3. Cloud Computing is a Fad – If you hear this from somebody, they probably have their pager and fax number on their business card.

4. The Cloud is Not Reliable – To go back to my first point, all cloud are not created equal. The design of any cloud is rooted in redundancy, so it is likely more reliable than the average in house server room. The level of reliability is all up to the team behind it, so make sure to do your research first and make sure the cloud service provider maintains a stellar uptime record.

5. The Biggest Benefit of the Cloud is Lower Costs – While there are potentially huge cost savings when moving to the cloud, that is not always the case. The biggest benefits typically are the ease of management, lowered administrative overhead, increased productivity and auto-scaling of systems. The flexibility gained by utilizing the cloud is often the biggest benefit and indirectly can result in a lowering your bottom line.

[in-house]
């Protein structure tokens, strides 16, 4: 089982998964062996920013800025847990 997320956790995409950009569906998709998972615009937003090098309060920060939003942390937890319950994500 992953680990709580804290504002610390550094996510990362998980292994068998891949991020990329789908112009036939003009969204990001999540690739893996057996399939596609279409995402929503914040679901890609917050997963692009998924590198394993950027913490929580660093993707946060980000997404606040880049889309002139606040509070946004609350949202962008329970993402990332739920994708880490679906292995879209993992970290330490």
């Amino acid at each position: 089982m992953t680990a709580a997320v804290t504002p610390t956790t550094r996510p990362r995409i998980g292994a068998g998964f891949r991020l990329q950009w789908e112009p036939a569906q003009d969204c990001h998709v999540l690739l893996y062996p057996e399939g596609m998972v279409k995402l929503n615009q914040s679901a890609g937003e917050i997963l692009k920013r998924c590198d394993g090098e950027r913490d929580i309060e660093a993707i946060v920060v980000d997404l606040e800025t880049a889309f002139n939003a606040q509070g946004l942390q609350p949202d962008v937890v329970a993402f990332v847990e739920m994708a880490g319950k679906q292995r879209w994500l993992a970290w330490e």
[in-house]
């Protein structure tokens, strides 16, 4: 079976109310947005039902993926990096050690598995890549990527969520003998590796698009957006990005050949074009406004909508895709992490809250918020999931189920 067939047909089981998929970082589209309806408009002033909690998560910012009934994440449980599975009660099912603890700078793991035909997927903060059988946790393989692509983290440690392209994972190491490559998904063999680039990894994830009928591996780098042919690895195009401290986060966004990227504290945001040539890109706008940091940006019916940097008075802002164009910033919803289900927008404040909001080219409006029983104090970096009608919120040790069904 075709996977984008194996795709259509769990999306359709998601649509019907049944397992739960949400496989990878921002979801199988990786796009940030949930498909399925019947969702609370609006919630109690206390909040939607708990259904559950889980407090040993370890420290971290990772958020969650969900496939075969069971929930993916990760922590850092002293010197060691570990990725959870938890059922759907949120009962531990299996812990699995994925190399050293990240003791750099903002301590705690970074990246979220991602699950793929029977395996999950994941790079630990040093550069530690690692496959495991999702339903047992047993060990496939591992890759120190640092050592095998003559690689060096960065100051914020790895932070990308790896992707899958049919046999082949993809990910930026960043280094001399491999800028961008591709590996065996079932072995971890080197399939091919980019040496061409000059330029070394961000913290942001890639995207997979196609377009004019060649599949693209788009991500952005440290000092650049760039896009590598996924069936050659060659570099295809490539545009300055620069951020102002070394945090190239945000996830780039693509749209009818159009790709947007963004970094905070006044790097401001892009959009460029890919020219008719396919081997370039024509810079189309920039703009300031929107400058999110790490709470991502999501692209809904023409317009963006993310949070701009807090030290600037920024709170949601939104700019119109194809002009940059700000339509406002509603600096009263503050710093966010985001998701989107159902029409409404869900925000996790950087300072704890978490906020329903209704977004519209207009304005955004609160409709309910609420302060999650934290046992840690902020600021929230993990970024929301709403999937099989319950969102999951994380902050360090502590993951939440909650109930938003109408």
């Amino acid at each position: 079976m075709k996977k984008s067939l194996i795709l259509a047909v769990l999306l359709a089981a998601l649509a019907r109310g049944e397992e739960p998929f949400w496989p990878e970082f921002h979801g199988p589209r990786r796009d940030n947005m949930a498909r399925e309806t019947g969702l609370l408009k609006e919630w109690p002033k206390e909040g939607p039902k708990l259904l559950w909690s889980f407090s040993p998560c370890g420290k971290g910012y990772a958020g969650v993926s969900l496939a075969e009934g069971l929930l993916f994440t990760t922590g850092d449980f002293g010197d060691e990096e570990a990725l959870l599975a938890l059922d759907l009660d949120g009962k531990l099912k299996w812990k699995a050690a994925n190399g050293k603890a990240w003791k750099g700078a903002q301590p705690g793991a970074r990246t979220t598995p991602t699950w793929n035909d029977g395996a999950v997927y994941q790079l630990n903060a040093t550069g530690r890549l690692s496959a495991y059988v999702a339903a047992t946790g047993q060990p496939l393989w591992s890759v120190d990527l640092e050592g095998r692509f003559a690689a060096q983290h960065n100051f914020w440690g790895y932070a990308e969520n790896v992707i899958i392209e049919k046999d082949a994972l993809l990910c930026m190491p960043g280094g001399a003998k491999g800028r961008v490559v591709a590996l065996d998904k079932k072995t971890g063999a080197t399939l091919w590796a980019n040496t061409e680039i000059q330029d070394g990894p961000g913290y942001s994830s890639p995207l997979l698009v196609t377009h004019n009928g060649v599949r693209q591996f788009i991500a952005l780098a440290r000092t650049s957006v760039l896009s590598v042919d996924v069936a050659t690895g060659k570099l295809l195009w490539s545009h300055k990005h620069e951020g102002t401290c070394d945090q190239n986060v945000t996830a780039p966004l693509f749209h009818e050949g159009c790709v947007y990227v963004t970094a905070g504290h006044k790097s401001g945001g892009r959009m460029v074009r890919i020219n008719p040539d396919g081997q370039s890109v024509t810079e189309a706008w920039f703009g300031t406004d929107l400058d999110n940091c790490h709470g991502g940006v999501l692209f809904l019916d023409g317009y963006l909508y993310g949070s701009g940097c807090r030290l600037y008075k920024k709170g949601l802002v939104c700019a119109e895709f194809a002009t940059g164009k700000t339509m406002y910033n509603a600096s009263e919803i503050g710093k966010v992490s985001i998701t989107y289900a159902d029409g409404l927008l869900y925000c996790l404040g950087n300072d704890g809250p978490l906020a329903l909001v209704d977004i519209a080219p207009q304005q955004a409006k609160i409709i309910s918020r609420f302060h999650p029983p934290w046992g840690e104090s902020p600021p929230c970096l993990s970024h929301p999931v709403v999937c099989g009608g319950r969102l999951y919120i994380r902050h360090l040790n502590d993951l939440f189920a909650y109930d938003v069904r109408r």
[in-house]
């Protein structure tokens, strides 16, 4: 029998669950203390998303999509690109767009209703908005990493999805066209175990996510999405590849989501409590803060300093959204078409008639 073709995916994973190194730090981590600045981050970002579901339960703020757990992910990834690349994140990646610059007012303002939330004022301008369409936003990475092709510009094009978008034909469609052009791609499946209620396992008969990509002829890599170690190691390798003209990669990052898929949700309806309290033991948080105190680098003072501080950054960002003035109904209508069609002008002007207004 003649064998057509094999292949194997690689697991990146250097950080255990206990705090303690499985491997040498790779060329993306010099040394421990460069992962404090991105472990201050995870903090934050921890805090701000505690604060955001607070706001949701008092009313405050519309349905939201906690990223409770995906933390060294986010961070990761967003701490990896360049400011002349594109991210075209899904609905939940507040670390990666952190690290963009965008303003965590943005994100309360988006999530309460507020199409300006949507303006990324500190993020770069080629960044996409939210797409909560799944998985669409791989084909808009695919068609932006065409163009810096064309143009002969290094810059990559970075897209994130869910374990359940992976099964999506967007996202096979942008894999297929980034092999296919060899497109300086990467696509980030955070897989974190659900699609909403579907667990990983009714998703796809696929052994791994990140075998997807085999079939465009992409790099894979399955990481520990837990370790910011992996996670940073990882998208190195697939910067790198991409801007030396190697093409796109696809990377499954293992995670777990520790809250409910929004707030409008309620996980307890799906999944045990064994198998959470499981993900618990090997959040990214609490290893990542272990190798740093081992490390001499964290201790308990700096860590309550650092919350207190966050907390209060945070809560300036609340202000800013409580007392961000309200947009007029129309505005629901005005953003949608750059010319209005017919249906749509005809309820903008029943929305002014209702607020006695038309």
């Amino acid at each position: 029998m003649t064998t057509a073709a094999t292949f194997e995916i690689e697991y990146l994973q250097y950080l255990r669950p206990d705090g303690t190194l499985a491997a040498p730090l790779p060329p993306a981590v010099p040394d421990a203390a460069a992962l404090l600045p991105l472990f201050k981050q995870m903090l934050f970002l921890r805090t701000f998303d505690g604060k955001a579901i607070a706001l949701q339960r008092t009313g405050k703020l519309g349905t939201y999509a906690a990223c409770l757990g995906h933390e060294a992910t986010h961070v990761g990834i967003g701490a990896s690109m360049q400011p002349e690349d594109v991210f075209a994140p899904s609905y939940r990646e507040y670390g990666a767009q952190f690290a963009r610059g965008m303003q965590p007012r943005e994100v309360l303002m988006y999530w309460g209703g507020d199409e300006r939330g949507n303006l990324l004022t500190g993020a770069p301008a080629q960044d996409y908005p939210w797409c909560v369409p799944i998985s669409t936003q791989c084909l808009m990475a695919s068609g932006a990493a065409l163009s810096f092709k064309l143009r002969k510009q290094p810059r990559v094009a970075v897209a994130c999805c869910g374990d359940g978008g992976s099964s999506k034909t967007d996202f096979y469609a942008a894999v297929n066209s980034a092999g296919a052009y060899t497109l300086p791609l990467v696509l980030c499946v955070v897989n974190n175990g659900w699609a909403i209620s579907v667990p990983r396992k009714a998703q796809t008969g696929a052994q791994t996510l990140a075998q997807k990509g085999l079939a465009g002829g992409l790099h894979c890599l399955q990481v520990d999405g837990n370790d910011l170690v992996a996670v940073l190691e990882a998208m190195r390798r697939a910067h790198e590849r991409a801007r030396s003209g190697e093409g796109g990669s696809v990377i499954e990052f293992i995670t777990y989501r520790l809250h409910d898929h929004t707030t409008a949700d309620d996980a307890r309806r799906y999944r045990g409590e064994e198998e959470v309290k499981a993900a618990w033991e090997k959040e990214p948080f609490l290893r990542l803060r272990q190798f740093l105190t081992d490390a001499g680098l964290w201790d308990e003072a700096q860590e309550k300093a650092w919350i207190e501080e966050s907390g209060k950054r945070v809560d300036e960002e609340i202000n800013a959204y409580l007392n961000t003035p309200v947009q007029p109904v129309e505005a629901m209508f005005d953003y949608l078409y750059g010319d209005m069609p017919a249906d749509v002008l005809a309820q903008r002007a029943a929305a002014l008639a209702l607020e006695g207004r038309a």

To sum it up, the cloud is here to stay and is a viable solution for all size businesses. Make sure you get the real story on the costs of the cloud for your organization, migration has costs and can impact productivity, you don’t want a whole new set of problems. Do your homework and understand all your options. A good cloud service provider will ask about your organization objectives and work with you to design a custom solution.

Remember the cloud is not a one-size-fits-all solution. If you are interested in learning more about cloud computing for your organization, call us at 949.631.7000. We help all size organizations move to the cloud. The consultation is free.

Are your IT systems in-house, but you’re wondering if cloud computing can benefit your business?  Here are 8 signs that your organization is ready for the cloud.

1. Monthly Maintenance Costs Getting Out of Control – Is your IT infrastructure taking too much time or costing too much money to keep up? With a cloud solution all these overheads become the responsibility of your IT support company.